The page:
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Question Remains Whether Individual Received Deficiency Notice

FEB. 9, 2015

Ding, Tiffany Wei v. Comm.

DATED FEB. 9, 2015

Ding, Tiffany Wei v. Comm.





Filed February 9, 2015



Lawrence W. Luttrell, for petitioner.

Robert W. Mopsick, for respondent.





LAUBER, Judge: In this collection due process (CDP) case, petitioner timely sought review pursuant to section 6330(d)(1)1 of a notice of determination [*2] concerning collection action for tax years 2003, 2004, 2005, 2006, and 2007. On September 17, 2014, we granted a motion by the Internal Revenue Service (IRS or respondent) to dismiss the case as moot with respect to tax years 2006 and 2007 because after she filed her petition, petitioner fully paid her tax liabilities for those years. On September 24, 2014, respondent filed a motion for summary judgment with respect to tax years 2003, 2004, and 2005. Petitioner filed a response on December 5, 2014. We will deny respondent's motion.





We assume the following facts on the basis of the pleadings, respondent's motion for summary judgment, and the attached exhibits. These facts are stated solely for the purpose of deciding this motion for summary judgment and not as findings of fact in this case. See Fed. R. Civ. P. 52(a); Rule 1(b); Cook v. Commissioner, 115 T.C. 15 (2000), aff'd, 269 F.3d 854 (7th Cir. 2001). Petitioner resided in New Jersey when she filed her petition.

Petitioner, a real estate professional, filed late her Federal income tax returns for 2003, 2004, and 2005. On these returns she reported tax liabilities of $43,528, $29,576, and $2,682, respectively. The IRS examined those returns. Petitioner was absent from the United States during much of the examination period, caring for sick family members in China. During this time she entrusted [*3] her affairs to Robert Klausner, a certified public accountant (C.P.A.) at Patrizio & Zhao in Parsippany, New Jersey.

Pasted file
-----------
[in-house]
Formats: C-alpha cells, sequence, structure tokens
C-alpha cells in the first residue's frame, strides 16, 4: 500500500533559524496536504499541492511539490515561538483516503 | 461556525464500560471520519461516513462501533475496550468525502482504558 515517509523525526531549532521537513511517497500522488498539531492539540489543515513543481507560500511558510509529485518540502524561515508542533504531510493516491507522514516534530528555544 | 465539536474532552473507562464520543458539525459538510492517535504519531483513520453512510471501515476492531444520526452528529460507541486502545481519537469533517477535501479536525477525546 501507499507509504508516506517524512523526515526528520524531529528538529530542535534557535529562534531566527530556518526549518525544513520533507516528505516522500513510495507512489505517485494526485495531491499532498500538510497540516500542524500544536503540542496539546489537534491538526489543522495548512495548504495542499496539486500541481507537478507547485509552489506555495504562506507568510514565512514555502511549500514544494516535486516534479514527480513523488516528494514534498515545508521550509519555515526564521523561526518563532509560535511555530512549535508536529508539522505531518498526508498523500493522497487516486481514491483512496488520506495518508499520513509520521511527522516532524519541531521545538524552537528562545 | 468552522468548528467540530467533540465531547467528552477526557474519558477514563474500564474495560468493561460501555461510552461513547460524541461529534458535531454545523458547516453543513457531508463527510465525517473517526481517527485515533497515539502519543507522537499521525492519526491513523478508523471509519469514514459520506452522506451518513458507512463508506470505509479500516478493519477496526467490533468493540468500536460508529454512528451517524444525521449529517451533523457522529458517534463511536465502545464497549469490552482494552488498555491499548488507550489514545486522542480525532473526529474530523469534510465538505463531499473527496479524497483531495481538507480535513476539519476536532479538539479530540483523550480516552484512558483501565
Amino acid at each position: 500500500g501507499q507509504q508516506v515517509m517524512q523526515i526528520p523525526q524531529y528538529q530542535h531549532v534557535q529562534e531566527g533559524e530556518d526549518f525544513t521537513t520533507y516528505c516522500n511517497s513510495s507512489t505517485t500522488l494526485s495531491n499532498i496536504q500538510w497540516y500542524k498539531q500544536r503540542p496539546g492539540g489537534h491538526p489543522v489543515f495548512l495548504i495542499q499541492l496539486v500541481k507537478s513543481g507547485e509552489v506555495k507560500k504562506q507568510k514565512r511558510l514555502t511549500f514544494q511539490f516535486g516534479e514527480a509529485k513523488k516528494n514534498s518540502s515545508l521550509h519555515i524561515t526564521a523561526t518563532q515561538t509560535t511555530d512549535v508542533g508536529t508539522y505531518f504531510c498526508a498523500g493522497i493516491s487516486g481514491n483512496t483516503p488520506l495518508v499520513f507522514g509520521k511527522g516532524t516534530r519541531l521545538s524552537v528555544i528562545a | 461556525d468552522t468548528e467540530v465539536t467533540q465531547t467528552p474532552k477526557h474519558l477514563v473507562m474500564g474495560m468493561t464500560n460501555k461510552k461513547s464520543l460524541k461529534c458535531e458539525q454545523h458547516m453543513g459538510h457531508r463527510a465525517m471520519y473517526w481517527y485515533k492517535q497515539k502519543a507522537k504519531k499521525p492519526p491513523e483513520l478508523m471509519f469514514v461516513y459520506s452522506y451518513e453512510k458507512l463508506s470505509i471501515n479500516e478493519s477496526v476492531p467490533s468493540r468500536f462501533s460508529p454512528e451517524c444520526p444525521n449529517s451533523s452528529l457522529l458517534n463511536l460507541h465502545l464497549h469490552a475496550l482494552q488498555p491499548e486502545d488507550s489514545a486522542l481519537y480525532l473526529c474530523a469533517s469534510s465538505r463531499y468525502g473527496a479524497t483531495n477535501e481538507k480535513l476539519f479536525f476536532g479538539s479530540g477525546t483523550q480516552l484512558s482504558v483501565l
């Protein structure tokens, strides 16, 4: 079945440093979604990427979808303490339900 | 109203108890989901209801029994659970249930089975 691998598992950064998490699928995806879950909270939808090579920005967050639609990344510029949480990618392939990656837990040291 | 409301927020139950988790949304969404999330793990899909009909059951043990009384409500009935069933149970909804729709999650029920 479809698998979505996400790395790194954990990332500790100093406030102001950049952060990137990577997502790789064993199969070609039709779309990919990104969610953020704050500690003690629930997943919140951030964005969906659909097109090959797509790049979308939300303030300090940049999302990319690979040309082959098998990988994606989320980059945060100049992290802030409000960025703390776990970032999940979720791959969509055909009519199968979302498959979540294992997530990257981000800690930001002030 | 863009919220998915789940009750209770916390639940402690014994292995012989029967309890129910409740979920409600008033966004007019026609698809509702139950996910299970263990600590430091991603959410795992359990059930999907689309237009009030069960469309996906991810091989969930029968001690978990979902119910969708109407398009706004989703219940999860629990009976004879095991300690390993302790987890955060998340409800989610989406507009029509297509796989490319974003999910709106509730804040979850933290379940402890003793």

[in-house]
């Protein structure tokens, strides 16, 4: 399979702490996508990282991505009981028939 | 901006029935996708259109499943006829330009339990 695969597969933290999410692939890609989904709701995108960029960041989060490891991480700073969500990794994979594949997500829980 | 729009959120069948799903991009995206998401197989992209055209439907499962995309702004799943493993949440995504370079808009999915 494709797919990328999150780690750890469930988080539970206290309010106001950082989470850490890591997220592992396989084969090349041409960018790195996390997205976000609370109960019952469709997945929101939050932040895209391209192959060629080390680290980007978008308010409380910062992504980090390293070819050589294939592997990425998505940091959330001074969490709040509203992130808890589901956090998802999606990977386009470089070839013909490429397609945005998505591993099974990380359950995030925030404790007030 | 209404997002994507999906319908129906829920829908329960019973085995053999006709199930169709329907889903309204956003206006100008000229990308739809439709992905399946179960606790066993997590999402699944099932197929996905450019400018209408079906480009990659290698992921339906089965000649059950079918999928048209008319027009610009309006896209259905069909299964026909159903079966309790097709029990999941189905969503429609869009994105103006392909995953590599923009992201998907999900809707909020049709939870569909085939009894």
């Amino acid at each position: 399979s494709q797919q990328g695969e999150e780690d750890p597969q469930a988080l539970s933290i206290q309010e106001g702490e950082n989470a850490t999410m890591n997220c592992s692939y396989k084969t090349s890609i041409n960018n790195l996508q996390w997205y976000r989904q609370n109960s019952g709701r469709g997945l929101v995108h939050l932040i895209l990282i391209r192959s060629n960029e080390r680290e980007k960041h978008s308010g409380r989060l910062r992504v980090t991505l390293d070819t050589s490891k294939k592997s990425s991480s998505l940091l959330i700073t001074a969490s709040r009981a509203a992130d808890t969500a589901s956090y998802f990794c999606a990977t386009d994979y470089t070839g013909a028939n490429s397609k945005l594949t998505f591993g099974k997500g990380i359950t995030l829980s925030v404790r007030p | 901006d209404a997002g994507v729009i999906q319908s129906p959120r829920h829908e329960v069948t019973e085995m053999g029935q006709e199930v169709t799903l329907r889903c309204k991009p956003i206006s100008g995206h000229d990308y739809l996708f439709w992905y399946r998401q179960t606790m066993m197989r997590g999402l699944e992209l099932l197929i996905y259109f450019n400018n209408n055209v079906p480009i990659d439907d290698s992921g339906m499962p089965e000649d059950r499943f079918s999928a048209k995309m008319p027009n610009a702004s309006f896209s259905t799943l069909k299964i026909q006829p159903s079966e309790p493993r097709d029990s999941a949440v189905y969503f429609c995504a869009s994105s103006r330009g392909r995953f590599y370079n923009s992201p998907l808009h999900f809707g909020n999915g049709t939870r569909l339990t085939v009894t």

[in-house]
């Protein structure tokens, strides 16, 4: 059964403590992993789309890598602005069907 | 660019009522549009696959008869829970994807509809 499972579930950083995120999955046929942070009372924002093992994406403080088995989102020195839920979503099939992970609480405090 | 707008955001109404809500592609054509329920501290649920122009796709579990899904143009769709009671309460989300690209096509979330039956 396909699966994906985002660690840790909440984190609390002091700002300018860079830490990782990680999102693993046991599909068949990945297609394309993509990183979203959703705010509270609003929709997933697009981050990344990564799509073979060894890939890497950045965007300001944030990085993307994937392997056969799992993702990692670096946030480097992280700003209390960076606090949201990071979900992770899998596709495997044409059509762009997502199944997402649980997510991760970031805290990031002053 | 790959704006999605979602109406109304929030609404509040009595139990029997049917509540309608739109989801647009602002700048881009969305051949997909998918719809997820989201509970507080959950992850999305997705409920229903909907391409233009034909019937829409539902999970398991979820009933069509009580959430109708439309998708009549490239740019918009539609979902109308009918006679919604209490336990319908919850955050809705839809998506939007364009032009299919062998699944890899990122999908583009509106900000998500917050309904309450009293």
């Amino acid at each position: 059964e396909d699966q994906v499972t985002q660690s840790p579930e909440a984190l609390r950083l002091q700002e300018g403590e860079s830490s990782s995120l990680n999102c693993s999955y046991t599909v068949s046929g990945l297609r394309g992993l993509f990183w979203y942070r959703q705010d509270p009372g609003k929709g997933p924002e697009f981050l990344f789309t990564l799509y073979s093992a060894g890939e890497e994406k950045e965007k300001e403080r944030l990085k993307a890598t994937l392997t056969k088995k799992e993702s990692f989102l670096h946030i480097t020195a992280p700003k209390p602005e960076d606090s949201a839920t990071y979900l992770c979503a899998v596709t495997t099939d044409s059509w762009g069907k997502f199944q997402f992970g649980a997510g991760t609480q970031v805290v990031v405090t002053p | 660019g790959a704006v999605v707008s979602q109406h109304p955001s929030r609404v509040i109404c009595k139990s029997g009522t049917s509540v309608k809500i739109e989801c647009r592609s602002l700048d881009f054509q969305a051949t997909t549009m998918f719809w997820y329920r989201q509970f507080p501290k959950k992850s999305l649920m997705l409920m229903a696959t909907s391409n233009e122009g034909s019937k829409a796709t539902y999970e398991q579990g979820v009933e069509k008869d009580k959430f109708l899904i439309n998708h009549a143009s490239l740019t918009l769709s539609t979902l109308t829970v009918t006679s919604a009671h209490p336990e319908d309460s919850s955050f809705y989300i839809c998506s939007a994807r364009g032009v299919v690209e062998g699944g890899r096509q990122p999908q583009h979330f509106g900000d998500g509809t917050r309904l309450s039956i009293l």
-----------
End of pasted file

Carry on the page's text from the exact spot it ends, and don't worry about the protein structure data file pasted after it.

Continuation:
The IRS ultimately proposed for 2003, 2004, and 2005 tax deficiencies of $140,350, $347,239, and $128,987, respectively, as well as accuracy-related penalties and additions to tax for late filing. On October 12, 2010, the IRS sent petitioner a notice of deficiency setting forth these adjustments. This notice was sent to petitioner at an address in Highlands, New Jersey, which evidently was her residence.

When petitioner did not petition this Court within 90 days, the IRS, on April 11, 2011, assessed the tax, penalties, and additions to tax for 2003-2005 as well as interest accrued to that date. In an effort to collect these assessed amounts, the IRS filed a notice of Federal tax lien (NFTL) and sent petitioner, on January 17, 2012, a Notice of Federal Tax Lien Filing and Your Right to a Hearing under IRC 6320. This notice was addressed to petitioner at a post office box in Navesink, New Jersey. This post office box was apparently rented by petitioner's sister, who received the notice and forwarded it to Mr. Klausner.

As petitioner's representative, Mr. Klausner timely filed Form 12153, Request for a Collection Due Process or Equivalent Hearing, requesting a CDP hearing. He informed the IRS that petitioner was out of the country caring for [*4] family members in China. He also stated that the 2003-2005 examination had been "closed with adverse adjustments due to lack of information which occurred just after * * * [petitioner] left the country." He stated that the missing information "would reduce the tax liability for those years significantly" and requested audit reconsideration.